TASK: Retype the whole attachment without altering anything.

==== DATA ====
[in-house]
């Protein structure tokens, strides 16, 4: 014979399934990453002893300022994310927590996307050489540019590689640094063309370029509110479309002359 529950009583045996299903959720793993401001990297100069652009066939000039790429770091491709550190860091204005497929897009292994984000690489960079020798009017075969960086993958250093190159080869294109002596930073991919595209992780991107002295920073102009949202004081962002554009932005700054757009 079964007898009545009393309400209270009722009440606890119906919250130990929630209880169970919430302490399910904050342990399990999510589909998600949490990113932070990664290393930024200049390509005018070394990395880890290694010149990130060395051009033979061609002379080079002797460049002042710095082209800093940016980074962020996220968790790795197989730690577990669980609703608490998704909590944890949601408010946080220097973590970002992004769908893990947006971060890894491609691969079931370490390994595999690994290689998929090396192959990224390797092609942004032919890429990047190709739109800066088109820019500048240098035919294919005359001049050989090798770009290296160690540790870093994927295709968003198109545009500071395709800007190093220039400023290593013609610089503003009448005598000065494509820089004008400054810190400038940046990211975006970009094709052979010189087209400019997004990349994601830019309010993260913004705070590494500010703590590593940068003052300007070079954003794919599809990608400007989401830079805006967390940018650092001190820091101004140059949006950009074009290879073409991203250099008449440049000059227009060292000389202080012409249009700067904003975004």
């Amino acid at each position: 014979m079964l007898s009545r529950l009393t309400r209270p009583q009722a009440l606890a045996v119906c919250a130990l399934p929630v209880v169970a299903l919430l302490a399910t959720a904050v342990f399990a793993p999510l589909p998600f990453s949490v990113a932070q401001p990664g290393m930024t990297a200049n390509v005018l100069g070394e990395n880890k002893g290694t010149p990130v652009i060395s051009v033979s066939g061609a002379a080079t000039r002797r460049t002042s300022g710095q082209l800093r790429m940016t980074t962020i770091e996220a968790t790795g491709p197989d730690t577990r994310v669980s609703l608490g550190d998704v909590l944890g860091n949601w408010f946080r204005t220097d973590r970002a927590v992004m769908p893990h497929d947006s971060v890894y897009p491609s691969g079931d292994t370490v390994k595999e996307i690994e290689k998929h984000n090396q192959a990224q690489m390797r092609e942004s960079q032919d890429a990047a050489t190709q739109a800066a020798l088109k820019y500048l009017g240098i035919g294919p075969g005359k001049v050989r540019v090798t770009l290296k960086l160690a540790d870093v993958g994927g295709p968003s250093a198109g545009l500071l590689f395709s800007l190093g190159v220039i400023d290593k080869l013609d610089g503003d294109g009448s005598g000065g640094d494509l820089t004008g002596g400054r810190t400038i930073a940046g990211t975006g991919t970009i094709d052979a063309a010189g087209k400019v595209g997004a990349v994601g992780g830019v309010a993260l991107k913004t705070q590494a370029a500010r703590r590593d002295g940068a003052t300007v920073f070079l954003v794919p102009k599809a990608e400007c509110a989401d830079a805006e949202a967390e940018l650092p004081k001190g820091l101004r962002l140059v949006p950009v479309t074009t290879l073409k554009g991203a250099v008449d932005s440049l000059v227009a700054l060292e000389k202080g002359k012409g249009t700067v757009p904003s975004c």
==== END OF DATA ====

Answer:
[in-house]
């Protein structure tokens, strides 16, 4: 014979399934990453002893300022994310927590996307050489540019590689640094063309370029509110479309002359 529950009583045996299903959720793993401001990297100069652009066939000039790429770091491709550190860091204005497929897009292994984000690489960079020798009017075969960086993958250093190159080869294109002596930073991919595209992780991107002295920073102009949202004081962002554009932005700054757009 079964007898009545009393309400209270009722009440606890119906919250130990929630209880169970919430302490399910904050342990399990999510589909998600949490990113932070990664290393930024200049390509005018070394990395880890290694010149990130060395051009033979061609002379080079002797460049002042710095082209800093940016980074962020996220968790790795197989730690577990669980609703608490998704909590944890949601408010946080220097973590970002992004769908893990947006971060890894491609691969079931370490390994595999690994290689998929090396192959990224390797092609942004032919890429990047190709739109800066088109820019500048240098035919294919005359001049050989090798770009290296160690540790870093994927295709968003198109545009500071395709800007190093220039400023290593013609610089503003009448005598000065494509820089004008400054810190400038940046990211975006970009094709052979010189087209400019997004990349994601830019309010993260913004705070590494500010703590590593940068003052300007070079954003794919599809990608400007989401830079805006967390940018650092001190820091101004140059949006950009074009290879073409991203250099008449440049000059227009060292000389202080012409249009700067904003975004």
């Amino acid at each position: 014979m079964l007898s009545r529950l009393t309400r209270p009583q009722a009440l606890a045996v119906c919250a130990l399934p929630v209880v169970a299903l919430l302490a399910t959720a904050v342990f399990a793993p999510l589909p998600f990453s949490v990113a932070q401001p990664g290393m930024t990297a200049n390509v005018l100069g070394e990395n880890k002893g290694t010149p990130v652009i060395s051009v033979s066939g061609a002379a080079t000039r002797r460049t002042s300022g710095q082209l800093r790429m940016t980074t962020i770091e996220a968790t790795g491709p197989d730690t577990r994310v669980s609703l608490g550190d998704v909590l944890g860091n949601w408010f946080r204005t220097d973590r970002a927590v992004m769908p893990h497929d947006s971060v890894y897009p491609s691969g079931d292994t370490v390994k595999e996307i690994e290689k998929h984000n090396q192959a990224q690489m390797r092609e942004s960079q032919d890429a990047a050489t190709q739109a800066a020798l088109k820019y500048l009017g240098i035919g294919p075969g005359k001049v050989r540019v090798t770009l290296k960086l160690a540790d870093v993958g994927g295709p968003s250093a198109g545009l500071l590689f395709s800007l190093g190159v220039i400023d290593k080869l013609d610089g503003d294109g009448s005598g000065g640094d494509l820089t004008g002596g400054r810190t400038i930073a940046g990211t975006g991919t970009i094709d052979a063309a010189g087209k400019v595209g997004a990349v994601g992780g830019v309010a993260l991107k913004t705070q590494a370029a500010r703590r590593d002295g940068a003052t300007v920073f070079l954003v794919p102009k599809a990608e400007c509110a989401d830079a805006e949202a967390e940018l650092p004081k001190g820091l101004r962002l140059v949006p950009v479309t074009t290879l073409k554009g991203a250099v008449d932005s440049l000059v227009a700054l060292e000389k202080g002359k012409g249009t700067v757009p904003s975004c």